Anthony Hilton: Retailers will watch Wal-Mart's blogs

As British supermarkets prepare for another competition investigation, one hesitates to suggest they should take a leaf out of US retailer Wal-Mart’s book, but one might understand if they were tempted.

There are several websites devoted to criticising Wal-Mart and its tough employment practices. But now, according to the New York Times, it responds to positive comments about the firm by using an employee at a PR firm to offer such bloggers further, often non-public, information on the group. These exclusive emails give the positive side of the Wal-Mart story – by announcing, say, high numbers of job applications received by a new store prior to its opening – and have even spread negative stories about competitors.

Wal-Mart does not try to conceal from the bloggers that ultimately it is behind this news flow, and neither does it offer any payment.

However, its comments are frequently cut and pasted onto websites exactly as Wal-Mart wrote them, but usually without the source being acknowledged. Of course, newspapers do not always name sources either, but newspapers don't present themselves as a platform for an independent individual view. Influencing the bloggers in this way is more like the readers' letters page being filled with anonymous corporate PR.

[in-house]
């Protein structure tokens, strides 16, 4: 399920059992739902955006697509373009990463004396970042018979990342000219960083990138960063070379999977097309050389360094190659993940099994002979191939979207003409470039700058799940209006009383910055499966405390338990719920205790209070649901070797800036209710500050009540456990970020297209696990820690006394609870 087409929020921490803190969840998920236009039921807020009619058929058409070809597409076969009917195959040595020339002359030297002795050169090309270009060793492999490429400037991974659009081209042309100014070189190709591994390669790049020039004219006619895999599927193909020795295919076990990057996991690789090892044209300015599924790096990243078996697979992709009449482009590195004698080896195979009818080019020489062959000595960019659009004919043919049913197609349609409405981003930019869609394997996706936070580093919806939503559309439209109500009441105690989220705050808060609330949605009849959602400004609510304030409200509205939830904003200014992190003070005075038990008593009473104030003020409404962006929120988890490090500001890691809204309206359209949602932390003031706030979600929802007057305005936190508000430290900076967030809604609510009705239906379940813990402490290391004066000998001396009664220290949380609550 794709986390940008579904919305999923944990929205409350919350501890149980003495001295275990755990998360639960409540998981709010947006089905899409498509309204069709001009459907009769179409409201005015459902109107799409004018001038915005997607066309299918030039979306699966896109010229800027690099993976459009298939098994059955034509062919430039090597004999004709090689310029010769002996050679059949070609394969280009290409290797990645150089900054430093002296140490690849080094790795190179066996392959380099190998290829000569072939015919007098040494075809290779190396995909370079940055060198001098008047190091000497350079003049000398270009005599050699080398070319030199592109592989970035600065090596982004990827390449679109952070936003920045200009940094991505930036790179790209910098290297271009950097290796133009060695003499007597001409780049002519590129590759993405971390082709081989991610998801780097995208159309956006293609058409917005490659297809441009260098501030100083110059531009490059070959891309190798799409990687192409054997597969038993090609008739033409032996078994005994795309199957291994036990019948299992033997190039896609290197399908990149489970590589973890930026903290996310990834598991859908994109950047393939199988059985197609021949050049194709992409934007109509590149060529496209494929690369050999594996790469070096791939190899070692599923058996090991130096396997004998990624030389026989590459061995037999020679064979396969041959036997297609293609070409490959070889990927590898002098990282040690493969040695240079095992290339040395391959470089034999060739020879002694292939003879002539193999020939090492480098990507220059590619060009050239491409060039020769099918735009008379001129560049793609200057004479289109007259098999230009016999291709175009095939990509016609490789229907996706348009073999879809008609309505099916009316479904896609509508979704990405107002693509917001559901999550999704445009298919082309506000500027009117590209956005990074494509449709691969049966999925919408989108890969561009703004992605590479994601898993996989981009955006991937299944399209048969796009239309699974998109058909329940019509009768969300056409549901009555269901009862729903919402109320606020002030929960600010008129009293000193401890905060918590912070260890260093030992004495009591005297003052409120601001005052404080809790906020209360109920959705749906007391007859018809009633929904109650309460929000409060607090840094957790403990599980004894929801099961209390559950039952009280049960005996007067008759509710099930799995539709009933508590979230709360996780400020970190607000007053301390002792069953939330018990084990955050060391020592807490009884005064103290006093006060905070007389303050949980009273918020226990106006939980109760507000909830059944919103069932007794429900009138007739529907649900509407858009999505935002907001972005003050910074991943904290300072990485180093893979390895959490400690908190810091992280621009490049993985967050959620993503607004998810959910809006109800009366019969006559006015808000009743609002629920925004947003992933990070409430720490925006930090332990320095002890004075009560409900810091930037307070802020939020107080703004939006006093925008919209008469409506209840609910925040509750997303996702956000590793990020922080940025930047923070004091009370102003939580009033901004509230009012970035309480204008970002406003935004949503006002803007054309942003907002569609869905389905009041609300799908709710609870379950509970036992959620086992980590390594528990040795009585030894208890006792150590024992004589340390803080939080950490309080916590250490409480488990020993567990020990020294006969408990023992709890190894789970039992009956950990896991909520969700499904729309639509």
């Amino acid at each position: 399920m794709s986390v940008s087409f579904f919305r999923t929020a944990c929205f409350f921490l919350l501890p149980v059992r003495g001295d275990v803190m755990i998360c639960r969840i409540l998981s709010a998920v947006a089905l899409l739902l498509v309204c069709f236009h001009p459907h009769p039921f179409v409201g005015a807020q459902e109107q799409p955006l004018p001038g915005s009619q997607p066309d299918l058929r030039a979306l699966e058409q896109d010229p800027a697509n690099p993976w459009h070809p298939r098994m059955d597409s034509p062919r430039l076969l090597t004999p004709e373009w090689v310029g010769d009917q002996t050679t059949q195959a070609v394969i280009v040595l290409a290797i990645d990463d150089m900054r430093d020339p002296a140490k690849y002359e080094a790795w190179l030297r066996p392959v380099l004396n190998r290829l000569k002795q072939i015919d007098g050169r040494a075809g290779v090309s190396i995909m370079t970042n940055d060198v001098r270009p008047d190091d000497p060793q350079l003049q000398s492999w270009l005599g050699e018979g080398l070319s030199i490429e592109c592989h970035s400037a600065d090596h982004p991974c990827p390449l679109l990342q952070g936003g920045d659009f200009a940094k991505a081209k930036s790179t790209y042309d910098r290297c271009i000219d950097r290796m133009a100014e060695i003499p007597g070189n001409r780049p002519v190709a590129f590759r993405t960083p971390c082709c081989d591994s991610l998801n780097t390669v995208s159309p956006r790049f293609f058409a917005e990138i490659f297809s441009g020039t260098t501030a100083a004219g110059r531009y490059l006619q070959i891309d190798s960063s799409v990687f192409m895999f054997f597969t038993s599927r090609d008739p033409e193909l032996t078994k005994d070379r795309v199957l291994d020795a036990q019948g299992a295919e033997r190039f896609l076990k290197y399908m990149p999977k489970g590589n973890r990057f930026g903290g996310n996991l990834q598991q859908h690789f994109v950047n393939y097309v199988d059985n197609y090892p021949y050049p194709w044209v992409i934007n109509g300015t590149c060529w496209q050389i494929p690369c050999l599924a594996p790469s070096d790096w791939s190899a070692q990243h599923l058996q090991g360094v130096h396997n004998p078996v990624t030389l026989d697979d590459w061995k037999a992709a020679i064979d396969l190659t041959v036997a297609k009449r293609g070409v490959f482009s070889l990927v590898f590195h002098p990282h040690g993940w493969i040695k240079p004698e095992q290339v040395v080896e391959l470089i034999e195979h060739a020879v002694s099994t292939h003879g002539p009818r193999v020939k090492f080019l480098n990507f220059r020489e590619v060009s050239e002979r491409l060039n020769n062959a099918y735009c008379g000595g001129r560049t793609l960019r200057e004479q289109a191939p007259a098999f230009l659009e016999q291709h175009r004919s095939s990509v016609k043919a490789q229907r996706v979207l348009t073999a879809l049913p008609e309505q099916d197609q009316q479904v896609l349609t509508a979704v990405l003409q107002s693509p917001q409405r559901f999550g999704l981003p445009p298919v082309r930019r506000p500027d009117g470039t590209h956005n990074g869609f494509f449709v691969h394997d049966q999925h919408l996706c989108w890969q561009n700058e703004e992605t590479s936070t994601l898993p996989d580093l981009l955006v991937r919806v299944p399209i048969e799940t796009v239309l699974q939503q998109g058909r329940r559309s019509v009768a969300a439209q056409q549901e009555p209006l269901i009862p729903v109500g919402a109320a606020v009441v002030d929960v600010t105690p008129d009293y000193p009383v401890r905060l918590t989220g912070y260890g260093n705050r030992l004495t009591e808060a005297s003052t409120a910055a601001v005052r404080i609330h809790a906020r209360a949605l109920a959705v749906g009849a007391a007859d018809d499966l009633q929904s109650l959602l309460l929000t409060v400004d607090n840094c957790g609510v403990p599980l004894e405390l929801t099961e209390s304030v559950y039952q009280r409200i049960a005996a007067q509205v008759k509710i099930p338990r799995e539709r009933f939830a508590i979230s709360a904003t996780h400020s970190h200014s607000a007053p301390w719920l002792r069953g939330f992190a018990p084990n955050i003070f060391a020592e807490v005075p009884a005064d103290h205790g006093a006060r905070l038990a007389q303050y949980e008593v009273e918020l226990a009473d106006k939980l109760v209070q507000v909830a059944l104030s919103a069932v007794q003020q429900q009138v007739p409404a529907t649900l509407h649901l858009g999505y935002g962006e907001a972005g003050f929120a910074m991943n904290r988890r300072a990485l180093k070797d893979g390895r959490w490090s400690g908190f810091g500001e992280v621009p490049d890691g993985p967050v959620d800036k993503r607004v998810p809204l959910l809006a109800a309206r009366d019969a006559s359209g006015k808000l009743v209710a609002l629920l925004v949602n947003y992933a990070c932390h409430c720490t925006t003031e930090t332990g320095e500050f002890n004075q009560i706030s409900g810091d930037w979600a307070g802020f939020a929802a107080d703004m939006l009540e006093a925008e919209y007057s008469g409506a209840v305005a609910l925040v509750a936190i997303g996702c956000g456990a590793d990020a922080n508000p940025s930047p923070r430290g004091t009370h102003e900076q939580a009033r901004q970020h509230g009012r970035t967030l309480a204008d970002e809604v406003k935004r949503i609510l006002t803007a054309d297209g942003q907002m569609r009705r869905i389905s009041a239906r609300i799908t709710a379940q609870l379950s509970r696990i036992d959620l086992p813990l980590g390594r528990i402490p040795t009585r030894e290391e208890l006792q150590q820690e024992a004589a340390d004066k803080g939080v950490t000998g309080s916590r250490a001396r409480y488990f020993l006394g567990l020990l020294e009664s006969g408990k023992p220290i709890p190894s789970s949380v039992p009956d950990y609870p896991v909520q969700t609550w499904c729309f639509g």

In the US, companies have used bloggers before. General Electric executives met environmental commentators to enlist their support before launching a major initiative in energy efficiency. Microsoft used bloggers to spread the word about its new X-box console, as did Cingular to assist the launch of a mobile phone. What is different about Wal-Mart is that it is using bloggers to improve its battered image, rather than promote a product. Britain's supermarkets will be keeping a keen eye on whether the tactic is successful or not.

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